Activity to Try at Home
THE MYSTERY BAG GAME
A great Montessori matching game called: THE MYSTERY BAG GAME
Montessori classrooms provide rich supports to children who are learning to make sense of the world through their senses.
One of the important, yet lesser spoken about, senses is the STEREOGNOSTIC SENSE. This sense (sometimes called tactile gnosis) is the person’s ability to identify an object without looking at it, smelling it, tasting it or hearing its sounds.
We use our stereognostic senses every day without really thinking about them. Have you ever considered how you manage to find your car keys in the bottom of your handbag? That’s your stereognostic sense at work!
This is a fun game that can be played in every environment, indoors and outdoors.
The only limit to the activity is the size of the objects as they will need to be able to fit into a pillowcase!
A pillow case
A variety of everyday objects (one of each) which the child can identify and name. We would suggest that this is initially limited to 6-8 objects.
- Invite the child to play the Mystery Bag game with you.
- Ask the child to remove all of the objects from the pillowcase. Ask the child to name the objects so that you both have the same names in mind.
- Replace all the objects into the pillowcase.
- Explain to the child that you are going to ask her/him to find a specific object just by using her/his hands.
- As an example, tell the child that you will be looking for the (car). Demonstrate how to place one hand into the pillowcase without looking inside and feel around the objects. When you located the car, pull this out of the pillowcase and place it in front of you.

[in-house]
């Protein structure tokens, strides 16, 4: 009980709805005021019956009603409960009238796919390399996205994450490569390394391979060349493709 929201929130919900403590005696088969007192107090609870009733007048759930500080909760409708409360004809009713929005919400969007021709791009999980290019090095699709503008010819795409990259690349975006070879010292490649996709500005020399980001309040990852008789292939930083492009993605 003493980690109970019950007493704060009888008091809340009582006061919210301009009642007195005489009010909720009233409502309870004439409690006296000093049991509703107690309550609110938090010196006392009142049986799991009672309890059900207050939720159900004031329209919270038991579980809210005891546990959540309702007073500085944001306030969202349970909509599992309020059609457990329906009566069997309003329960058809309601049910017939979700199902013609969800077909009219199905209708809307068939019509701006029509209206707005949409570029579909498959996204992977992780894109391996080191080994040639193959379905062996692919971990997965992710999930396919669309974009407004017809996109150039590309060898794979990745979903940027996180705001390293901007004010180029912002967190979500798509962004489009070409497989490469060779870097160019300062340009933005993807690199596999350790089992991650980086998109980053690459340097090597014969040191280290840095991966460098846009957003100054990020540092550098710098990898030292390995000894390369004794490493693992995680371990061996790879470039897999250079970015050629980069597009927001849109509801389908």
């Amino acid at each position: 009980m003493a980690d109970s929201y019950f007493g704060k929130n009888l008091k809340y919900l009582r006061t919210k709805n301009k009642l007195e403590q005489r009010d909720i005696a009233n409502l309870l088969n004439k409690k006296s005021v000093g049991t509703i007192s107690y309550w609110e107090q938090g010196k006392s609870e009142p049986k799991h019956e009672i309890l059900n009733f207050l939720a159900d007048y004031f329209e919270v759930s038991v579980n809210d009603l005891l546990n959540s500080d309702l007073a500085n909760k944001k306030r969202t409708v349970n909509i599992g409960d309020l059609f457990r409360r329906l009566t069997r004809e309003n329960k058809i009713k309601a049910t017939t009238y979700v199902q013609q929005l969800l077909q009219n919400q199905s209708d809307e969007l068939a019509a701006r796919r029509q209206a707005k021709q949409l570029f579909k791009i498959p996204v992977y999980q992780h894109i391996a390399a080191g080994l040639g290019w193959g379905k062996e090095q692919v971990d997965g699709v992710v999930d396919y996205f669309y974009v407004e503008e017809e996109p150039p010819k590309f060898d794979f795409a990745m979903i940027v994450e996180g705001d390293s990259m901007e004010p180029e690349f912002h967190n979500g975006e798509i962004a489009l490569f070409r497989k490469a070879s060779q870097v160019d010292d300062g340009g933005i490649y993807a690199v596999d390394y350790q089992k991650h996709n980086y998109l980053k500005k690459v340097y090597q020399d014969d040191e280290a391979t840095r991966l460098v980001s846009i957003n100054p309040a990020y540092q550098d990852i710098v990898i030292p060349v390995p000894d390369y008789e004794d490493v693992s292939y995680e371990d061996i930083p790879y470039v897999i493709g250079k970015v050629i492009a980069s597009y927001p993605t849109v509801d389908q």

- Now pass the pillowcase to the child and name an object for the child to find.
- When you get to the last object, ask the child to first explain to you what the object feels like and then see if s/he can identify which the object is that remains.
This activity can be extended in many ways. Once the child has understood the purpose of the activity, you could also place some items into the pillowcase without telling the child what the objects are. Invite the child to feel inside the pillowcase and see whether s/he can use her/his stereognostic sense to identify all the objects!
You can also put pairs of objects into the pillowcase and ask the child to use her/his hands to find the matching pairs by feel alone.
The development of the stereognostic is important for the child’s emerging ability to name and perceive the environment, for building the child’s understanding of dimension, and for supporting the development of the cognitive pathways that will be used for later mathematical and spatial reasoning and language development.
But most of all… it is FUN!